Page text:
Buccaneer Days

There were a host of galleons in the wild sea days of yore
Whose spacious holds were heavy-wombed with tons of sunny ore.
Their ammirals, primal-hearted men, who cut men's throats with tears,
Wore rainbow sashes round their loins and gold rings in their ears,
And for the English buccaneers they kept a weather eye
As the gaunt and savage wolf holds watch for the eagle from the sky.

Oh brave's Sir Walter Raleigh, he who crushed the Spanish power,
The Great Queen kissed him at the Court and killed him in the Tower,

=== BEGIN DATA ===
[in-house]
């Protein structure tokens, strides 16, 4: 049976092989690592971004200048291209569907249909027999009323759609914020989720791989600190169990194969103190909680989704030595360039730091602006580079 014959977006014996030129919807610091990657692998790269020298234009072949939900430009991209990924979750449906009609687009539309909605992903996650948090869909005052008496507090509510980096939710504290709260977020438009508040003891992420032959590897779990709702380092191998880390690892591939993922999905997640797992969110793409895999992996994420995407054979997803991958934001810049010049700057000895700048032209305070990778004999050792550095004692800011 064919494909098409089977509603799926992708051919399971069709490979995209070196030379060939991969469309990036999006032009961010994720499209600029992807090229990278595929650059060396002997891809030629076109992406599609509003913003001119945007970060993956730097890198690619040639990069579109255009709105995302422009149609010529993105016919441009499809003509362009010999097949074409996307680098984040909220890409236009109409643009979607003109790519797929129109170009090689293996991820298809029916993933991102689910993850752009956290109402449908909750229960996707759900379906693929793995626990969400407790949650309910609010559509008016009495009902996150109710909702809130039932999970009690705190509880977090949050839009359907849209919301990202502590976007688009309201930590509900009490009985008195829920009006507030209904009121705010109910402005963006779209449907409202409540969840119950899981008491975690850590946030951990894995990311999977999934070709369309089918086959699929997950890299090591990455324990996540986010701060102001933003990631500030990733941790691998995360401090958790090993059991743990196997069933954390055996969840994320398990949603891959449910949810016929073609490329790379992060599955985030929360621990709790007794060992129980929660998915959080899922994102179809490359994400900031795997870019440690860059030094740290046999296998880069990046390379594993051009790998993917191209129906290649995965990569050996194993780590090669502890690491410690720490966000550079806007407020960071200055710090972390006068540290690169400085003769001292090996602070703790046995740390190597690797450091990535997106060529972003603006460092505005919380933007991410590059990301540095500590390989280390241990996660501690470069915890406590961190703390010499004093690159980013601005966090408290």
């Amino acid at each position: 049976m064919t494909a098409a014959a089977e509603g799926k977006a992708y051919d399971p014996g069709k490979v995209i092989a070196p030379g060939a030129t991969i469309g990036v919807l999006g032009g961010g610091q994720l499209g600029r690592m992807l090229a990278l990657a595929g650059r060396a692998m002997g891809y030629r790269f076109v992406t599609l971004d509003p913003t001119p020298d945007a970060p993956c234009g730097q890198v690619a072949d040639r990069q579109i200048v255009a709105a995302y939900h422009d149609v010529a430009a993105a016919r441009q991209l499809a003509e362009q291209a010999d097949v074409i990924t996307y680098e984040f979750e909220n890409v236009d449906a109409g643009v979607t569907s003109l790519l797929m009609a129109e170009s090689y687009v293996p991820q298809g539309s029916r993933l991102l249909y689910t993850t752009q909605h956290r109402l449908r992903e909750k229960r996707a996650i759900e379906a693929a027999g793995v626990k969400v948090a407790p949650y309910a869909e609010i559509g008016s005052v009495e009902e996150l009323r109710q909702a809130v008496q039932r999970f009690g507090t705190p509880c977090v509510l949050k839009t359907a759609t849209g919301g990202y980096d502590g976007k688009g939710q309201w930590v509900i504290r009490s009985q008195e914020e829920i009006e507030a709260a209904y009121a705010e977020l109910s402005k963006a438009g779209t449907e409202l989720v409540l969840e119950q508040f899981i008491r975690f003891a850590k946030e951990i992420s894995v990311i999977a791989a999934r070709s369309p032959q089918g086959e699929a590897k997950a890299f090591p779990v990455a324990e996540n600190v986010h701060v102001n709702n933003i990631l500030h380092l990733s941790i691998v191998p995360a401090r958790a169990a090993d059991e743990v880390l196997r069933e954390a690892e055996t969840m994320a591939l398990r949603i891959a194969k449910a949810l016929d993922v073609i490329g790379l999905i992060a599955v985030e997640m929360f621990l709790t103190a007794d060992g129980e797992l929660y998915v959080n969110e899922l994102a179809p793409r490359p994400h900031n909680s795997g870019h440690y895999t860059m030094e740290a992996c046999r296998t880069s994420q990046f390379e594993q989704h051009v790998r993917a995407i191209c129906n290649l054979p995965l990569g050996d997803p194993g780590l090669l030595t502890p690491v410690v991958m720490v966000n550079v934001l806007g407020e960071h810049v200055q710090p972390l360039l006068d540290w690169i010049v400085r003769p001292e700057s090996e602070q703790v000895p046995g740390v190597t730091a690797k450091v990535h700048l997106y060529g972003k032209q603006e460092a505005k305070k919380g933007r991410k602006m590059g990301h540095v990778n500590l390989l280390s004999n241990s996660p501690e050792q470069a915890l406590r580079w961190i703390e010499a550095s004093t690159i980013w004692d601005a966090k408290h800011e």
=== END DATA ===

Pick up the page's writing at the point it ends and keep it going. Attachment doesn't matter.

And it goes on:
The captains and the ammirals, some strangled 'neath the foam,
And some were buried with acclaim and elegy at home.
Above their final dwelling place a visored figure lies
With pious Latin epitaph and hands crossed Christianwise.
The fleet ships, having known their times, rotted in bight and bay,
Or at the bottom of the sea—and naught remains today
Of the first great youth of England and the haughty prime of Spain
But a broken bolt, a blunderbuss, and a grinning skull or twain.
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